The New SBC Disclosure Rules – What Do They Mean for Brokers?

Health care reform has introduced a new disclosure requirement for group health plans – the “Summary of Benefits and Coverage,” or “SBC.” Sometimes misleadingly referred to as the “mini-SPD,” this document is meant to be provided not just to participants in a group health plan but to persons who are considering enrolling in a group health “package” (e.g., a PPO or HMO option under a group health plan). (The SBC rules applicable to individual health insurance policies are not discussed here.) The stated goal of the agencies that developed the SBC rules (the Department of Health and Human Services, the Treasury Department, and the Department of Labor) was to create a document that allows the reader to make “apples to apples” comparisons among different benefit packages, with specific regard to what each option will cost them in out-of-pocket dollars. In order to ensure ease of comparison, the content and format of the SBC are fixed and cannot be customized other than to feed in information as shown in the template instructions.

Employers that sponsor group health plans must provide SBCs to individual applicants and current participants, and insurers must provide them to applicants and enrollees in individual and group health policies (as well as to employers seeking or renewing group coverage). In the case of an insured group health plan, however, the insurer and employer need not both issue SBCs to the same individual. The SBC disclosure requirement takes effect March 23, 2012, and insurers and employers should prepare for that deadline, although it is not out of the question that this deadline will be extended.

The SBC requirements, as currently set forth in proposed regulations released on August 17, 2011, include a template SBC disclosure document (published in separate regulations together with instructions for completing the template), a glossary of insurance and medical terms used on the SBC (published in the template regulations), and “coverage examples” or “CEs” that originally were envisioned along the lines of a “Nutrition Facts” label. The three coverage examples currently proposed (up to 6 may be allowed) will illustrate insured versus out-of-pocket costs for three procedures or conditions – normal delivery of a baby, breast cancer, and diabetes – and allow the reader to compare bottom line employee costs for the benefit packages under consideration. Through these examples readers will have a chance to compare the dollar impact of choosing an HMO versus a PPO, or in-network care versus out-of-network care. This is a meaningful addition to the information currently conveyed in explanation of coverage booklets and SPDs.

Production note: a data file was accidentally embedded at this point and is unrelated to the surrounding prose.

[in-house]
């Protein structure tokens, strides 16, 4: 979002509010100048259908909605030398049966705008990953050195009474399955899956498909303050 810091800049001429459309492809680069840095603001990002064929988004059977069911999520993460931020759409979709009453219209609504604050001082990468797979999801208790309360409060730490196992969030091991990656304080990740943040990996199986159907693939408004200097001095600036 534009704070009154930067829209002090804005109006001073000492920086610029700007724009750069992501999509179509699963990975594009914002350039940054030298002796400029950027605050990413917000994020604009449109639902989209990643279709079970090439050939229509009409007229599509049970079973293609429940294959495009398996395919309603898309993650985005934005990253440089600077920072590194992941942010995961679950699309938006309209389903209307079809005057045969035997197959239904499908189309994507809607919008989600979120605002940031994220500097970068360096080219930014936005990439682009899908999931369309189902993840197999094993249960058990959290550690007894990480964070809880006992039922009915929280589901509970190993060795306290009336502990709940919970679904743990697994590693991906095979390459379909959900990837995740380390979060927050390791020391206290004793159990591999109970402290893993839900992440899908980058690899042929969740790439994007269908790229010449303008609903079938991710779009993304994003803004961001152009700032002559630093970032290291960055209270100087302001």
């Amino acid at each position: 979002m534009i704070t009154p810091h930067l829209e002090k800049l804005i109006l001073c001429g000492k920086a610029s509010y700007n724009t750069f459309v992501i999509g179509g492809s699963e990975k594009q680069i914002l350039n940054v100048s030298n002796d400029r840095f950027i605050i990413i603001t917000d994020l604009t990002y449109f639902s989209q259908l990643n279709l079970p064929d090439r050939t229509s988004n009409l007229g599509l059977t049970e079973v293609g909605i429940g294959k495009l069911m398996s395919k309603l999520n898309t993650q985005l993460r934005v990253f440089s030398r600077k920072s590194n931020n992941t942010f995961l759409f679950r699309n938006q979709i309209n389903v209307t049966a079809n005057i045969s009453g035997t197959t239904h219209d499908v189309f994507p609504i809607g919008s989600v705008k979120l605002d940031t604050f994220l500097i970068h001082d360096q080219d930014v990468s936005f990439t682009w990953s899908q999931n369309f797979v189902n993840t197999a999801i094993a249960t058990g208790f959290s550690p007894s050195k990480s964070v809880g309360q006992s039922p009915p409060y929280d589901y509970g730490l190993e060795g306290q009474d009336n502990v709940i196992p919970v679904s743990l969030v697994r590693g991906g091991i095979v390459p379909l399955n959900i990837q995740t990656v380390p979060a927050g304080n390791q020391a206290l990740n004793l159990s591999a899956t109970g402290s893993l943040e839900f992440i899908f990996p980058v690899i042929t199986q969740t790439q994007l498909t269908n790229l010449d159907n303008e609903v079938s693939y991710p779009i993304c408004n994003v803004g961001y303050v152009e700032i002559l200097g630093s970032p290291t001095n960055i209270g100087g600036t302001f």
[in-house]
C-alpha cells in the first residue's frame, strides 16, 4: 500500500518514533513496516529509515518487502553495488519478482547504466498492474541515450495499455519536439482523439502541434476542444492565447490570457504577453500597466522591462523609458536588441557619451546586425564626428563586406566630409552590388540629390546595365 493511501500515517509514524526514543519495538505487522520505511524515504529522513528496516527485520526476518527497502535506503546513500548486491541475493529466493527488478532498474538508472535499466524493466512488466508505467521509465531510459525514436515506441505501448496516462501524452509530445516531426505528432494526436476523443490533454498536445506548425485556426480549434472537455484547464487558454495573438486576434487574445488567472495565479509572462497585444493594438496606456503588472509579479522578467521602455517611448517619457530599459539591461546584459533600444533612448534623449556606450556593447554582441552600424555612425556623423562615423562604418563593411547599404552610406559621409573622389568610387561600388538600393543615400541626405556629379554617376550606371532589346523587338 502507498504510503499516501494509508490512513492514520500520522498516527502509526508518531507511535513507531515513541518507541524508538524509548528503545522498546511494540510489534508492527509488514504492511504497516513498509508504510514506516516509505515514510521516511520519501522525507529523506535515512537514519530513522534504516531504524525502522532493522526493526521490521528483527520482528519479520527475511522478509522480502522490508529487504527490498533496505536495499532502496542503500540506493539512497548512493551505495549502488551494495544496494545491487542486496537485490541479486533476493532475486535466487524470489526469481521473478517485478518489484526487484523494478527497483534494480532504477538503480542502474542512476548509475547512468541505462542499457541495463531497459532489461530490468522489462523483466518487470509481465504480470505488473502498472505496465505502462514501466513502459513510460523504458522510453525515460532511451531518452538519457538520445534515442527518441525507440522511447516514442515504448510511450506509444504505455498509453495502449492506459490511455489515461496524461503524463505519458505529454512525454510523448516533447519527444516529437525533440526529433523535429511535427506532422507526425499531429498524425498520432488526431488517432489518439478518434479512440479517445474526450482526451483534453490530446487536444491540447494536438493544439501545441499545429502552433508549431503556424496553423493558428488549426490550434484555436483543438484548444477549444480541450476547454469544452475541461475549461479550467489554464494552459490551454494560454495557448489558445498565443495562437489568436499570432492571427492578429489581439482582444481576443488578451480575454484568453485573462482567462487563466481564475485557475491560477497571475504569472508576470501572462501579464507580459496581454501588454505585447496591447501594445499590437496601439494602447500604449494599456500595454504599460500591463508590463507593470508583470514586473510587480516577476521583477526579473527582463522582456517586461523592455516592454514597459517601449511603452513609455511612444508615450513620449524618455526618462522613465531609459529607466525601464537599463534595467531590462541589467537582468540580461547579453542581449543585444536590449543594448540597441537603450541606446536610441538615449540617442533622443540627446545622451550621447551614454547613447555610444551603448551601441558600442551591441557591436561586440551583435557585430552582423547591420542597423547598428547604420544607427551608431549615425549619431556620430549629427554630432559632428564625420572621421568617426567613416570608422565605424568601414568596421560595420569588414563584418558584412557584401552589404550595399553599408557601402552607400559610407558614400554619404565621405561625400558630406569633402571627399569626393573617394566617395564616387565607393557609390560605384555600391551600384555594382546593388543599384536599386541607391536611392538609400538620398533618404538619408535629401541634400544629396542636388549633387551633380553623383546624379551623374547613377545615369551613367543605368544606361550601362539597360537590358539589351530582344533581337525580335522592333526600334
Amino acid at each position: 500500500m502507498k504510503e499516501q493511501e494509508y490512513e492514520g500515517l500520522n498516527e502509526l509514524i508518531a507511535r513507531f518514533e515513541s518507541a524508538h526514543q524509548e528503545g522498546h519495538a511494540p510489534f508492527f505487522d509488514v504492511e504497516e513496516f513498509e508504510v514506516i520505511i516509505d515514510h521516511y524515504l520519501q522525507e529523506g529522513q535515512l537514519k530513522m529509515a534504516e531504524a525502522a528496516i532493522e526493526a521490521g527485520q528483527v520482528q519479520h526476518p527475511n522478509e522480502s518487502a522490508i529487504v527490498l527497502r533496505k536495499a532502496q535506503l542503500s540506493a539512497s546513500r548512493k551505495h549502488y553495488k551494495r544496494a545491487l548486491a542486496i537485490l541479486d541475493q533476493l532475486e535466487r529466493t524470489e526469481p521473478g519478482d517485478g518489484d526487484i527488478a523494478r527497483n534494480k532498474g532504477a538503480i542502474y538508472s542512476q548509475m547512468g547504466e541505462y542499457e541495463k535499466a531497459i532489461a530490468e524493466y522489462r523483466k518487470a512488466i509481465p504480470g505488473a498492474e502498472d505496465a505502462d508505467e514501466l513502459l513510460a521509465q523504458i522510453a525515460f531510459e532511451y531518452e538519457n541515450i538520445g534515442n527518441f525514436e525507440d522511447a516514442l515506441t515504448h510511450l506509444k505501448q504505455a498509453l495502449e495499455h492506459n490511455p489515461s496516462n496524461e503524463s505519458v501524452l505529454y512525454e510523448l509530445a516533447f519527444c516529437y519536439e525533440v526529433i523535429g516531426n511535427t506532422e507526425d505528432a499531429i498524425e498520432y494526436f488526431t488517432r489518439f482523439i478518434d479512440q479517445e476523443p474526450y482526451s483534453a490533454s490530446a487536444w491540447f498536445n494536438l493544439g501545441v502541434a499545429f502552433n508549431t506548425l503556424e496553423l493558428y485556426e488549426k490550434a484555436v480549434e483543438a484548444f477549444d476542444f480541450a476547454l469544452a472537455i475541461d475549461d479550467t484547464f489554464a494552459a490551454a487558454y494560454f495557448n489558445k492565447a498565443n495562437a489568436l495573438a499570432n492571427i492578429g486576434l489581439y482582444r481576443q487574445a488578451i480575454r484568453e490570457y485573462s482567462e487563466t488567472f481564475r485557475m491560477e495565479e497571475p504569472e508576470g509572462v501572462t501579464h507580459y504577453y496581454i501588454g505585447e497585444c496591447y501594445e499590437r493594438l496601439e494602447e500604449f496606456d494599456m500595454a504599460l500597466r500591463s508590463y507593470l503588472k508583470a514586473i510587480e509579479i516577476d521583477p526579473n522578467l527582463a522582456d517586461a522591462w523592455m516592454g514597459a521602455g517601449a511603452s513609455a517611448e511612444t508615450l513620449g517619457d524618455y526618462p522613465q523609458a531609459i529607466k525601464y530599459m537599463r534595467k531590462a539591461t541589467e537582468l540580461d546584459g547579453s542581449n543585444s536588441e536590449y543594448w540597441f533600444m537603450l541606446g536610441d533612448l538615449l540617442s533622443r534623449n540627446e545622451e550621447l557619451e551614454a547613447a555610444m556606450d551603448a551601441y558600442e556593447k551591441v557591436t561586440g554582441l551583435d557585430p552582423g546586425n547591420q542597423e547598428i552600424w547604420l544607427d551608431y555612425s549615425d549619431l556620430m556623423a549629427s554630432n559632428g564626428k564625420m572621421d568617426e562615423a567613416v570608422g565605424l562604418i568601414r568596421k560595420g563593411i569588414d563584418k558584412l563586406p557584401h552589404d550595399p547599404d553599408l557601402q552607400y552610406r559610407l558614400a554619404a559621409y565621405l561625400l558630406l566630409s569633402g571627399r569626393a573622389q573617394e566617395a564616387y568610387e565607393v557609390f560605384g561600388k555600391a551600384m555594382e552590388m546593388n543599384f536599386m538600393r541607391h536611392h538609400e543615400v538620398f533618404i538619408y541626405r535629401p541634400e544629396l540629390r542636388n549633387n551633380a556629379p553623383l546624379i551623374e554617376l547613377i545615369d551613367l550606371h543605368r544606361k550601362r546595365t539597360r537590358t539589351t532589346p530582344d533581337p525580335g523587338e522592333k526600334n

The problem, however, is that the SBC disclosure templates are geared towards a single insured benefit option – such as a PPO or HMO. They do not convey information that is crucial to an employer sponsored group health plan – such as an employer’s share of premium costs – and in the common instance of a plan with multiple benefit options – do not allow comparison in one place of different rates for different benefit packages. As such the SBCs will be an inferior premium cost-comparison tool to the schedule of benefits sheets carriers currently prepare for their group clients. This problem is only compounded for employers offering benefit packages from several different carriers.

Benefits brokers are the common point of reference both for insurers and for employers striving to comply with SBC requirements. Below are some issues and areas where employers are especially likely to look to their brokers for guidance:

1) Eligibility: There is no place on the SBC template to describe eligibility rules. Although employees generally must have met eligibility rules to receive an SBC, they will want to know about dependent eligibility rules, and employer-specific conditions under which they could lose eligibility (such as a reduction in hours). Brokers are going to have to assist employers in directing those with eligibility questions to the SPD, Explanation of Coverage or other source outside the SBC template.

2) Employer’s share of premiums: The SBC calls for disclosure of the total premium amount on page 1 but does not allow for any breakdown into employer/employee share. For a meaningful premium cost comparison, applicants and participants will need to consult the broker’s schedule of benefits sheet.

3) Multiple Carriers/Tiered Benefits: The SBC template and glossary published in the proposed regulations were created by a working group of the National Association of Insurance Commissioners (NAIC) and thus reflect information consistent with a insured benefit package (e.g., PPO or HMO) rather than a group health plan. For readers to be able to compare, in one place, the premium costs, co-pays, and deductibles across several different benefit package options, they again will need to consult the broker’s schedule of benefits sheet.

4) Self-funded plans: The SBC template will need to be substantially revised for a self-funded plan. The regulations note this, and ask for public comment on what changes should be made. In the meantime, employers may need to look to a variety of sources for assistance with SBC disclosure, including insurers providing ASO services, and brokers.

2 Comments

Filed under PPACA

2 responses to “The New SBC Disclosure Rules – What Do They Mean for Brokers?

  1. Pingback: New SBC Disclosure Requirement Postponed | E is for ERISA

  2. Pingback: Final Regulations Ease SBC Compliance Duties | E is for ERISA

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